Work-life balance (WLB) is starting to gain a foothold in Japan, but just how important is it to the country’s beleaguered bankers?
Michael Craven, a senior manager at People Services International, says when choosing one job over another WLB is just one of many contributing factors that candidates consider.
Warwick Pearmund, a senior consultant at Boyd & Moore, says WLB is not at the top of most bankers’ lists in the current subprime-shaped recruitment environment. “I think people are quite happy just to be in work,” Pearmund says.
Ravshan Kayumov, consultant at recruiters Legal Futures, agrees that WLB is not a big issue for candidates. He says it’s also a low priority for banks: “They are more concerned with survival in the current market situation.”
Which finance jobs are the most conducive to a good WLB? Kayumov says back office and middle-office jobs in small to mid-size asset management firms are best suited to candidates who like to head home early.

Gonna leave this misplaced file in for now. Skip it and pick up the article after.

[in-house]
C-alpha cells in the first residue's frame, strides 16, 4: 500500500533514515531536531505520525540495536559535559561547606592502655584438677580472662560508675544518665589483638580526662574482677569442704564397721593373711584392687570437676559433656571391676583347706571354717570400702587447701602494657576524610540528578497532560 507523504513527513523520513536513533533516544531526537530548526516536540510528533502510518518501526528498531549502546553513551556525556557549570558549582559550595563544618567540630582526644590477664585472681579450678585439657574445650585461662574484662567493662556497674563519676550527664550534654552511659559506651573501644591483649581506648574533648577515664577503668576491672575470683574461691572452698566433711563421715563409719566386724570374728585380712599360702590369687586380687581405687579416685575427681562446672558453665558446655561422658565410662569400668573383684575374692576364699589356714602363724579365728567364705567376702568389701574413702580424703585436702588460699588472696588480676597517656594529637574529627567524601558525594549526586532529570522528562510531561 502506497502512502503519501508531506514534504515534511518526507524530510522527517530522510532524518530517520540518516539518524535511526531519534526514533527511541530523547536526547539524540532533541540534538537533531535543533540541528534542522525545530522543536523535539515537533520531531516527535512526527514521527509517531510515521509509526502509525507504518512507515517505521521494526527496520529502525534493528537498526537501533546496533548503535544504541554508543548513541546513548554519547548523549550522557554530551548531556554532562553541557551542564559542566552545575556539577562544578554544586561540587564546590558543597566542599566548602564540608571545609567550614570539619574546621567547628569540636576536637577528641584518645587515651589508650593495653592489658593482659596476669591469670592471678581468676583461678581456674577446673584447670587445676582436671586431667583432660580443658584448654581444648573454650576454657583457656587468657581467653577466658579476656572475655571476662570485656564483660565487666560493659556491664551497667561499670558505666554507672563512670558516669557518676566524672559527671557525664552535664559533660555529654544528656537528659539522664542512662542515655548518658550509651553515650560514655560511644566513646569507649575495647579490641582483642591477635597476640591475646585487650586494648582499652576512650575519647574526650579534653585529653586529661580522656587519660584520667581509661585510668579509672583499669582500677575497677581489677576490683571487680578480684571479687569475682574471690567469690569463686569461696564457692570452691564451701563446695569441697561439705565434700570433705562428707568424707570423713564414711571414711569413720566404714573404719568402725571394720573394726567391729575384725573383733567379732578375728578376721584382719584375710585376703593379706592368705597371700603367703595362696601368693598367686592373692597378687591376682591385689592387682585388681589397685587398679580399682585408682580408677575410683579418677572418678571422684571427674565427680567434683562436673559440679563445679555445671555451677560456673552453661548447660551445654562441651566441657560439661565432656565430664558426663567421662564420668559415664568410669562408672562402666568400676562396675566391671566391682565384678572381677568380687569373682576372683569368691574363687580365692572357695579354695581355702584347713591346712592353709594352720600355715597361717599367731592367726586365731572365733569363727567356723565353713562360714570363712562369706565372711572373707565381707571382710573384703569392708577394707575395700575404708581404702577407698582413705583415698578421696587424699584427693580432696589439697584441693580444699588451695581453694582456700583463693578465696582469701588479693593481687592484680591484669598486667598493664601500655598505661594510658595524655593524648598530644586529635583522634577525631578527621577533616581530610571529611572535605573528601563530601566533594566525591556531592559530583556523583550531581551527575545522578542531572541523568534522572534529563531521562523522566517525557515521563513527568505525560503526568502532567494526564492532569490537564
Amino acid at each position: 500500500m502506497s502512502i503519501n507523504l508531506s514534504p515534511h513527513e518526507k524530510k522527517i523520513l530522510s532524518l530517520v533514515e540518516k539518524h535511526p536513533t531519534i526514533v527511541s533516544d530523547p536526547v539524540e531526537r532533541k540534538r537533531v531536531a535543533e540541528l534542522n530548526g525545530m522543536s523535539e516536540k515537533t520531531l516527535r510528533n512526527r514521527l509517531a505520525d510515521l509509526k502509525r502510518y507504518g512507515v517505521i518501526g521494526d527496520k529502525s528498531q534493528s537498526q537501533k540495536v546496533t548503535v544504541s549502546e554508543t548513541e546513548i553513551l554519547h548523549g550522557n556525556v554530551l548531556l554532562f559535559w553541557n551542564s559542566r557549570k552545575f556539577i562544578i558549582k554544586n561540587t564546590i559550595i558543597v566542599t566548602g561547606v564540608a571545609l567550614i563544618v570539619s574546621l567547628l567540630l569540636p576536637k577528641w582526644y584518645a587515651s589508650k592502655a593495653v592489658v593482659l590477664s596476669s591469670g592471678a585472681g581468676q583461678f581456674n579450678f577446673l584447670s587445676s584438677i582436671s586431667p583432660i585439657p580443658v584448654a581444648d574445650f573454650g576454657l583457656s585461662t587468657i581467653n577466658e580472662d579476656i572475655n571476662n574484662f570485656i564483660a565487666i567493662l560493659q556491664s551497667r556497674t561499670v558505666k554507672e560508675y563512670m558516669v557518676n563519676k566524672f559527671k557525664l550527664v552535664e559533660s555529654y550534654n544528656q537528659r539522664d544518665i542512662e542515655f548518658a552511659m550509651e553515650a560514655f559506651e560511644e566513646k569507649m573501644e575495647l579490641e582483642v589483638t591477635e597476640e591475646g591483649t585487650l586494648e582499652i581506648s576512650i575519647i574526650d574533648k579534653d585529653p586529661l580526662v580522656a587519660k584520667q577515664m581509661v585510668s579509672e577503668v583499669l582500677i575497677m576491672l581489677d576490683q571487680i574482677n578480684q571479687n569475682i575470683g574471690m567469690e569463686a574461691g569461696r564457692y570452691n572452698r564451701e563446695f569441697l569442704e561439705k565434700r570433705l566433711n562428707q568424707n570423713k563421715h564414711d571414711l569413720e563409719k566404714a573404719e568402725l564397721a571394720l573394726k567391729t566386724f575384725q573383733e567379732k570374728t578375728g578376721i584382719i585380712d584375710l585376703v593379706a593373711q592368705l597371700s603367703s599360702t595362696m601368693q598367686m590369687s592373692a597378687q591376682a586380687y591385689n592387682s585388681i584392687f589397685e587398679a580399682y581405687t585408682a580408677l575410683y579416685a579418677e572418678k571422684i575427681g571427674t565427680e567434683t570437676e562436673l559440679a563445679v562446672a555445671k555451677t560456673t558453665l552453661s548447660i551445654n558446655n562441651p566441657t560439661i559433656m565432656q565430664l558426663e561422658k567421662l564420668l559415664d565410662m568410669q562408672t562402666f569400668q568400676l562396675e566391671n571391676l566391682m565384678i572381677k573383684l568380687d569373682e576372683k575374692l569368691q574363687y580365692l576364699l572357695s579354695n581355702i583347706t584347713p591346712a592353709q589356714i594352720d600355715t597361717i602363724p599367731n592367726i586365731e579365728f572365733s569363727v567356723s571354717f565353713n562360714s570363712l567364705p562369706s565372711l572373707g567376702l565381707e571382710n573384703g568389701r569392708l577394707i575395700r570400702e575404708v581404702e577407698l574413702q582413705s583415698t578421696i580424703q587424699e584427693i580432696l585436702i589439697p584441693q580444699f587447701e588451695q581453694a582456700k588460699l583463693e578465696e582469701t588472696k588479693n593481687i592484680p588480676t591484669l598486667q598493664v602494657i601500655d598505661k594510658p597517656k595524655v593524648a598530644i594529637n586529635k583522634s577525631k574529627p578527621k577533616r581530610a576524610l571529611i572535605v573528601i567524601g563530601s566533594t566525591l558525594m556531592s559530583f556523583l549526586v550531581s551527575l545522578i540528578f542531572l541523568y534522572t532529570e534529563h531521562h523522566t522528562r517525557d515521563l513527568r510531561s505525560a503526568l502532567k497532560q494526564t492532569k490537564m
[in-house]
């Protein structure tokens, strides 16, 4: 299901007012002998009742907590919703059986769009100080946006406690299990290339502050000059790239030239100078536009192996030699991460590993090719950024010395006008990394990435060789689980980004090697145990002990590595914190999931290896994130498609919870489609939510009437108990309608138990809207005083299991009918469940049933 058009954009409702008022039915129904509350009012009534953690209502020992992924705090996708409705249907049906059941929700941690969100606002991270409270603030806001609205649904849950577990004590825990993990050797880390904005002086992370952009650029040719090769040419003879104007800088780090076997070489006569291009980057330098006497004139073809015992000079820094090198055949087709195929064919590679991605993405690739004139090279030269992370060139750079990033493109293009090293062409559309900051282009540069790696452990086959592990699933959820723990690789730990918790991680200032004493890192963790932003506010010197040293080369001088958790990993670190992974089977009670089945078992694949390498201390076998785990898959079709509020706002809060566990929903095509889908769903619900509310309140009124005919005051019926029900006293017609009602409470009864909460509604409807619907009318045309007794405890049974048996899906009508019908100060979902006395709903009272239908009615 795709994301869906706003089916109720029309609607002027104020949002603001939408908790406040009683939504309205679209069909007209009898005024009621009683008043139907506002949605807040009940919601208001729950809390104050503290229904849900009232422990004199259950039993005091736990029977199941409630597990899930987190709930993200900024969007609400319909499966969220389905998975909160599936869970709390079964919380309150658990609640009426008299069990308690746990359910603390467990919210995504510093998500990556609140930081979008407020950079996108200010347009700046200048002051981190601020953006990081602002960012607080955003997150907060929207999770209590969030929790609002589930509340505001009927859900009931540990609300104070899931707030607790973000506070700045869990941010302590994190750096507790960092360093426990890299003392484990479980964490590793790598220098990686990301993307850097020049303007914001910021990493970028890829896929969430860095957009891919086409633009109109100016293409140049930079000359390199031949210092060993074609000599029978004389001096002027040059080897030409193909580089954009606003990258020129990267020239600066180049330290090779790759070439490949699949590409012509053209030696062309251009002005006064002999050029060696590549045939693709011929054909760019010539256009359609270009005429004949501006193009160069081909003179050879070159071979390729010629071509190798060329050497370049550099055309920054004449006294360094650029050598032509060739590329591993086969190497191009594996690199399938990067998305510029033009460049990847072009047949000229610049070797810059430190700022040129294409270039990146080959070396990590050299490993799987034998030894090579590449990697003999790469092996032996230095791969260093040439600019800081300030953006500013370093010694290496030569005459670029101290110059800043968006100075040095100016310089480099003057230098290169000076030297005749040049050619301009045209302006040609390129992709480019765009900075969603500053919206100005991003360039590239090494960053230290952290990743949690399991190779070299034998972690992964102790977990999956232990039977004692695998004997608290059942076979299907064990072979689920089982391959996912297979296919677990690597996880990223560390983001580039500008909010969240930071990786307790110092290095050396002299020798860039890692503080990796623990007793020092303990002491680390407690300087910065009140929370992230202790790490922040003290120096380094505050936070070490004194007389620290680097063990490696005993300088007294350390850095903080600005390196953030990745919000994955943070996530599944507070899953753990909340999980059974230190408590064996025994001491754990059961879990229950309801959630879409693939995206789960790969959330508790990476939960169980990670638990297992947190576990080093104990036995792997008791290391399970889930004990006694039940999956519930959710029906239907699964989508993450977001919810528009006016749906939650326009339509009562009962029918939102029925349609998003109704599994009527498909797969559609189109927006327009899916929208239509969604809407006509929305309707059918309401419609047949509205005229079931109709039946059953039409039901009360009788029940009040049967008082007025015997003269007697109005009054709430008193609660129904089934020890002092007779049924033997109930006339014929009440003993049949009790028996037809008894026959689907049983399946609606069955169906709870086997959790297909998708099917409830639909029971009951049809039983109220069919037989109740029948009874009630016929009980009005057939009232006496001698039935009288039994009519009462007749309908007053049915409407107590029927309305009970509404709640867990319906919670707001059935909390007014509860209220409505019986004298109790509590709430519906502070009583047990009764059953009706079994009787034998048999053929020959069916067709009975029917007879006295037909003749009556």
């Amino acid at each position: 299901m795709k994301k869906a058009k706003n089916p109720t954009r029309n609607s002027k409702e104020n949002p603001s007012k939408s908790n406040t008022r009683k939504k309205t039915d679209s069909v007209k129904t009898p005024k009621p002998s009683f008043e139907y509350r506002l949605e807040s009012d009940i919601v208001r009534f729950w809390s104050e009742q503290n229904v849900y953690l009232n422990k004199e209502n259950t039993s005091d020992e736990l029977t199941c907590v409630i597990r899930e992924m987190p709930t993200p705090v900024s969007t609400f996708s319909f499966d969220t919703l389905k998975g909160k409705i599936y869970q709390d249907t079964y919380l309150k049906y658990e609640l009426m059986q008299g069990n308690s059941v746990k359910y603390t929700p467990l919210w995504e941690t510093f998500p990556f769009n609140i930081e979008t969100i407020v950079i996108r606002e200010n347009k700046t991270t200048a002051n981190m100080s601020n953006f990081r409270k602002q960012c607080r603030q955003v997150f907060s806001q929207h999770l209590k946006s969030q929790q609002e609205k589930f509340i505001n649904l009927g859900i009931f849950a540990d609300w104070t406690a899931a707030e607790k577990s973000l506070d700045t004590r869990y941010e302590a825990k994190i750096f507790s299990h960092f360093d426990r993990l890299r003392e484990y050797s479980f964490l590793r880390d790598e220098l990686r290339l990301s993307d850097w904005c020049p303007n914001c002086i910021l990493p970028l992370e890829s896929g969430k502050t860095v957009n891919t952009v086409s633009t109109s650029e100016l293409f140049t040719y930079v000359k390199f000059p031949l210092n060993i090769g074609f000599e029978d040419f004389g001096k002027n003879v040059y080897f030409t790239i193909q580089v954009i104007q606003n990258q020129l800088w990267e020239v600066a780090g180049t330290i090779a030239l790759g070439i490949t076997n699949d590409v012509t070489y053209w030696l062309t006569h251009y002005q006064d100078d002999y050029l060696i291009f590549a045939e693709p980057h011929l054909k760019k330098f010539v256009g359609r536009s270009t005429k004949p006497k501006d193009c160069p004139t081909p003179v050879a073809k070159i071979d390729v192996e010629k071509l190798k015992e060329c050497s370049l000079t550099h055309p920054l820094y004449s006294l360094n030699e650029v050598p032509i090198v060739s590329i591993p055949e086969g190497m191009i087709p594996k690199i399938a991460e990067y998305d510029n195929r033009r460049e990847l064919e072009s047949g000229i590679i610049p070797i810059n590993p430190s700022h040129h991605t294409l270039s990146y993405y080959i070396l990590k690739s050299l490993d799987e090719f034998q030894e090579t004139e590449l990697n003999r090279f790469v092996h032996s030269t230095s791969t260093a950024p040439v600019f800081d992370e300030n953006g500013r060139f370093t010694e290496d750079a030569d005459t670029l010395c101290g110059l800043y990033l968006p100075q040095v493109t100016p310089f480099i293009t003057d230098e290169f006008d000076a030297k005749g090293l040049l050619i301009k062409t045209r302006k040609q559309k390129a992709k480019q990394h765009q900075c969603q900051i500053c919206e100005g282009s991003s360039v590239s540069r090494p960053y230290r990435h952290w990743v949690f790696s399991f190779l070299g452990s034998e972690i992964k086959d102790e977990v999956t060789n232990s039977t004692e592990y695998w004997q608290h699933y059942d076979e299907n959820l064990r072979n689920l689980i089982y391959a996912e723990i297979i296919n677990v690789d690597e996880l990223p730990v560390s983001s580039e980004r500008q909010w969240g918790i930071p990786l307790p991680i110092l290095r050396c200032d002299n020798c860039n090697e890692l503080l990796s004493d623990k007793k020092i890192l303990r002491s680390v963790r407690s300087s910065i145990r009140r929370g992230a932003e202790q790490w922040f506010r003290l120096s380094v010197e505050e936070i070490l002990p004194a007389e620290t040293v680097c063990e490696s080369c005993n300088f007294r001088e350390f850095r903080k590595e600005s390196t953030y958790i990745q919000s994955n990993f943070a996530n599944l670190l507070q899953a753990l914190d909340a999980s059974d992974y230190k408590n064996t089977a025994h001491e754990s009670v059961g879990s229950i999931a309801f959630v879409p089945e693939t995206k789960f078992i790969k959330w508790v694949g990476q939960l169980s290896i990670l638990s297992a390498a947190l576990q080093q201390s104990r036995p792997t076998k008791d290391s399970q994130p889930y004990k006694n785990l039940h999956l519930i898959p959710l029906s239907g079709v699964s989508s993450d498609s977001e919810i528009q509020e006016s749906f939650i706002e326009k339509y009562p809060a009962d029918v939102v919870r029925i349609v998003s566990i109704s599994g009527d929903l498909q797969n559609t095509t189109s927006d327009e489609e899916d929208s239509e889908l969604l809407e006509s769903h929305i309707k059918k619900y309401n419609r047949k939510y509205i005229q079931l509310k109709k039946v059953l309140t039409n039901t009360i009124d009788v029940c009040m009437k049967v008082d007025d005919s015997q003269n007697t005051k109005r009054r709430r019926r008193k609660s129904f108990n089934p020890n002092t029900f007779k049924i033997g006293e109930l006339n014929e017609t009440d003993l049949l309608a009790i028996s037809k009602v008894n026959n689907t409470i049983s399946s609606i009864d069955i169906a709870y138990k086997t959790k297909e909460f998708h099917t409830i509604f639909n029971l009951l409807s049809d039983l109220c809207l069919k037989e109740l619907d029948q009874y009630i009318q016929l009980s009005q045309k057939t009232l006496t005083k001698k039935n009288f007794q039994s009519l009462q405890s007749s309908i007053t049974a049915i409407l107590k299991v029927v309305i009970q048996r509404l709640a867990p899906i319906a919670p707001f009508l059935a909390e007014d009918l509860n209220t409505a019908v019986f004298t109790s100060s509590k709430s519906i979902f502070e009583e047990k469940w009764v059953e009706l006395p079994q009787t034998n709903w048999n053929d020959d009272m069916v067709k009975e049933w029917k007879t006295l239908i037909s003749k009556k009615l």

Life at the large foreign securities firms is the least balanced option. “The formula is: the bigger the company, the longer the working hours,” Kayumov explains.
Pearmund, a former trader, says traders and sales traders often escape the long hours, but most i-bankers regularly work 12-hour days.
And even when the office day is done, Pearmund says many bankers in Tokyo go out entertaining clients. “When I was working in London we’d go for lunch with clients and not come back. You entertain in the evenings here.”